There’s no escaping the reality of what’s at stake when the Toronto Raptors host the Milwaukee Bucks in Game 6 of the Eastern Conference finals on Saturday night.
The surging Raptors have won three straight, putting them on the brink of the first NBA Finals berth in team history.
The Bucks, who finished as the NBA’s top team in the regular season and once led this series 2-0, have no more room for error after their first three-game losing streak all season.
These two teams have spent months trying to stay even-keeled, treating everything as just another game. That’s starting to get a lot tougher.
“It’s an elimination game,” Bucks coach Mike Budenholzer said Friday. “It’s just a fact.”
Raptors coach Nick Nurse added to that, suggesting the outcome of the series could have franchise-altering implications.
“These are games that now have significance as far as one team’s going one direction, and one going the other, possibly,” Nurse said.
No doubt. Milwaukee starters Khris Middleton, Brook Lopez and Malcolm Brogdon are all headed for free agency, although the Bucks can match offers for Brogdon. Nikola Mirotic is also a free agent this summer.
The Raptors, meanwhile, have no bigger free agent than two-way star Kawhi Leonard, who can opt out of the final year of his deal. An NBA Finals berth, or better, in Leonard’s debut season north of the border would certainly be a boon to Toronto team President Masai Ujiri when free agency opens on June 30.
MVP candidate Giannis Antetokounmpo and the Bucks need a win to prolong their hopes of reaching the finals for the first time since 1974. Then a Western Conference team, Milwaukee lost to Boston in seven games. One season later, star Kareem Abdul-Jabbar left for the Lakers, and the Bucks haven’t played for a ring since.
Toronto won twice in its previous Eastern Conference finals appearance, taking Games 3 and 4 at home against Cleveland in 2016. After that, LeBron James and the Cavs showed their class in Games 5 and 6, outscoring the Raptors by a combined 64 points.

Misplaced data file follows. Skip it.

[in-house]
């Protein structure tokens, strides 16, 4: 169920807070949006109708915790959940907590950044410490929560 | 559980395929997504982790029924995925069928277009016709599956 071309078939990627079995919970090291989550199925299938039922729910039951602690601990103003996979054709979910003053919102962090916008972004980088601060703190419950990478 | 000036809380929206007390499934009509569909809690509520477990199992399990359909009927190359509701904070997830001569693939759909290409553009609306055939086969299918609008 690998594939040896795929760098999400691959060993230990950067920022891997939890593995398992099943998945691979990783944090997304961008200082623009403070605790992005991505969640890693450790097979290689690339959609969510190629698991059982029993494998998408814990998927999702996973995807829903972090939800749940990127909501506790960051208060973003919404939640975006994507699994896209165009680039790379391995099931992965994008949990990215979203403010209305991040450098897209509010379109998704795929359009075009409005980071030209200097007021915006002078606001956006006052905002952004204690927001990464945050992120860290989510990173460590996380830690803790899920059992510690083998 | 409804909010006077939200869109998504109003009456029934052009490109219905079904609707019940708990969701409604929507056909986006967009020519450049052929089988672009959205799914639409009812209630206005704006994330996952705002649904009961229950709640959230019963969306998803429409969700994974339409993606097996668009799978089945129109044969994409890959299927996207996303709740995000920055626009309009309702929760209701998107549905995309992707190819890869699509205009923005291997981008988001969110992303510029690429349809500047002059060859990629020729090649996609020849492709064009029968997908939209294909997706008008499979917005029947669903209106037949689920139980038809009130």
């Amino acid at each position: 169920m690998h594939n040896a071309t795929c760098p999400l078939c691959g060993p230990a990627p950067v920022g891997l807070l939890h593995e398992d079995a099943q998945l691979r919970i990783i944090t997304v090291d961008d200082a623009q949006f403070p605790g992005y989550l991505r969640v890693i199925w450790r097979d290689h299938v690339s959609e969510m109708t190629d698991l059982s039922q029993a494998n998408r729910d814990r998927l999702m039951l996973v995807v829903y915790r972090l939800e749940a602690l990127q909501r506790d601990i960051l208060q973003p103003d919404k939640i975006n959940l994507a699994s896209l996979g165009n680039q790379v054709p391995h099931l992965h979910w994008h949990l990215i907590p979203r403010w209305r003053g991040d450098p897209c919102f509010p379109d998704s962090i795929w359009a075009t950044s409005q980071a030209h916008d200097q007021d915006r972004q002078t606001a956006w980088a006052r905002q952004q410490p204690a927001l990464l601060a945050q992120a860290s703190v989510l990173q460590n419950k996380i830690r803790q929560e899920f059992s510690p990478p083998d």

Cleveland swept the Raptors out of the second round in each of the past two seasons, but LeBron’s departure from the East and Leonard’s arrival in Canada have helped put Toronto in its best position ever.
With his team heading home in need of one more win to set up a finals showdown with Golden State, Nurse knows the Raptors still face a daunting task in Game 6.
“As hard-fought as all these have been, and believe me, they have been, I expect this one to be the hardest fought of them all,” Nurse said.
Here’s what to know before Game 6:
Nurse won’t be worrying about how much playing time his stars log on Saturday night.
“It’s a whatever-it-takes game,” he said. “It’s an unlimited-minutes night.”
Budenholzer, on the other hand, said he sees value in keeping Antetokounmpo’s minutes below 40.
“You need to be able to produce and perform, including in the fourth quarter, so I don’t feel any different about how much we use him,” Budenholzer said.
Antetokounmpo played 39 minutes in Game 5. He played 45 minutes before fouling out in Toronto’s double-overtime win in Game 3, but hasn’t topped 39 in any other game this postseason. His regular-season high was 42, in an overtime loss to the Knicks on Dec. 1.
Toronto trailed 16-4 after making its fourth turnover of the game with 7:55 left in the first quarter of Game 5. The Raptors had just two more turnovers the rest of the game, one each in the second and third quarters.
Middleton shot 2 for 9 in Game 5, the second time this series he has taken fewer than 10 shots. MIddleton has had 11 or more attempts in Milwaukee’s other 12 postseason games. Budenholzer said he didn’t mind the low shot total in Game 5, pointing to Middleton’s 10 assists.
“The ball is in his hands, he’s making great decisions, he’s doing things that are really positive and really impactful,” Budenholzer said.
Middleton had one 10-assist game in the regular season, against Miami on March 22.